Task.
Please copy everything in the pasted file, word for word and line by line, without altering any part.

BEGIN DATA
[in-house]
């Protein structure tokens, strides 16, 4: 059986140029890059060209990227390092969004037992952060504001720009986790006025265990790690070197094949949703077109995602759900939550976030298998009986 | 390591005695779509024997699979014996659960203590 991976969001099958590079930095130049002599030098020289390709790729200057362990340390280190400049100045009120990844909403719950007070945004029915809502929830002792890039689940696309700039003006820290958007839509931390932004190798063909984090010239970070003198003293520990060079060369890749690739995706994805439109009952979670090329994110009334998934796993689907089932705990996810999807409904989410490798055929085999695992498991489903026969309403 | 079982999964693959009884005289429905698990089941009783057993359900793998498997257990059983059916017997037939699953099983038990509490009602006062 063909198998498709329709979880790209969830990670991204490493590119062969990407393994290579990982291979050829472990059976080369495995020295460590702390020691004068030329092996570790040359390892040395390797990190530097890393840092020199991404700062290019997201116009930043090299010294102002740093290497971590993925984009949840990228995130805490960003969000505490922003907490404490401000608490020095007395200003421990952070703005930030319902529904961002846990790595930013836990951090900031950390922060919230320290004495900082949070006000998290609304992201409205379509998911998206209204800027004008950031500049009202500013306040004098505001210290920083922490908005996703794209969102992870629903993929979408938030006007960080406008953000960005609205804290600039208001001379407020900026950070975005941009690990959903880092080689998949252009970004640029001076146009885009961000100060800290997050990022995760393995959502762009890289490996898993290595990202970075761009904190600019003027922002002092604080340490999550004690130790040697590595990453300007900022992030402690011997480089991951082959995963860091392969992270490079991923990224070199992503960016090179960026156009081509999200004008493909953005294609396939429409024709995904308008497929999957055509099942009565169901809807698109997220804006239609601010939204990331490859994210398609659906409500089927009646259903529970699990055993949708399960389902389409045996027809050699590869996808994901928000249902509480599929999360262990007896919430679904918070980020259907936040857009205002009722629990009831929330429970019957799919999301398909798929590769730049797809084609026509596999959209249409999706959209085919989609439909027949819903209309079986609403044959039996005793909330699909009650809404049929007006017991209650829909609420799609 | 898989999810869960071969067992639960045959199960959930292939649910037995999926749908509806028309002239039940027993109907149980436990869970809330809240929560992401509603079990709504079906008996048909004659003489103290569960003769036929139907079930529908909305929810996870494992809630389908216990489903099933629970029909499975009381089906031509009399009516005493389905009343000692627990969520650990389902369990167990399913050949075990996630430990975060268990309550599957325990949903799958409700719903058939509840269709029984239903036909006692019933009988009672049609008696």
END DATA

[in-house]
């Protein structure tokens, strides 16, 4: 059986140029890059060209990227390092969004037992952060504001720009986790006025265990790690070197094949949703077109995602759900939550976030298998009986 | 390591005695779509024997699979014996659960203590 991976969001099958590079930095130049002599030098020289390709790729200057362990340390280190400049100045009120990844909403719950007070945004029915809502929830002792890039689940696309700039003006820290958007839509931390932004190798063909984090010239970070003198003293520990060079060369890749690739995706994805439109009952979670090329994110009334998934796993689907089932705990996810999807409904989410490798055929085999695992498991489903026969309403 | 079982999964693959009884005289429905698990089941009783057993359900793998498997257990059983059916017997037939699953099983038990509490009602006062 063909198998498709329709979880790209969830990670991204490493590119062969990407393994290579990982291979050829472990059976080369495995020295460590702390020691004068030329092996570790040359390892040395390797990190530097890393840092020199991404700062290019997201116009930043090299010294102002740093290497971590993925984009949840990228995130805490960003969000505490922003907490404490401000608490020095007395200003421990952070703005930030319902529904961002846990790595930013836990951090900031950390922060919230320290004495900082949070006000998290609304992201409205379509998911998206209204800027004008950031500049009202500013306040004098505001210290920083922490908005996703794209969102992870629903993929979408938030006007960080406008953000960005609205804290600039208001001379407020900026950070975005941009690990959903880092080689998949252009970004640029001076146009885009961000100060800290997050990022995760393995959502762009890289490996898993290595990202970075761009904190600019003027922002002092604080340490999550004690130790040697590595990453300007900022992030402690011997480089991951082959995963860091392969992270490079991923990224070199992503960016090179960026156009081509999200004008493909953005294609396939429409024709995904308008497929999957055509099942009565169901809807698109997220804006239609601010939204990331490859994210398609659906409500089927009646259903529970699990055993949708399960389902389409045996027809050699590869996808994901928000249902509480599929999360262990007896919430679904918070980020259907936040857009205002009722629990009831929330429970019957799919999301398909798929590769730049797809084609026509596999959209249409999706959209085919989609439909027949819903209309079986609403044959039996005793909330699909009650809404049929007006017991209650829909609420799609 | 898989999810869960071969067992639960045959199960959930292939649910037995999926749908509806028309002239039940027993109907149980436990869970809330809240929560992401509603079990709504079906008996048909004659003489103290569960003769036929139907079930529908909305929810996870494992809630389908216990489903099933629970029909499975009381089906031509009399009516005493389905009343000692627990969520650990389902369990167990399913050949075990996630430990975060268990309550599957325990949903799958409700719903058939509840269709029984239903036909006692019933009988009672049609008696």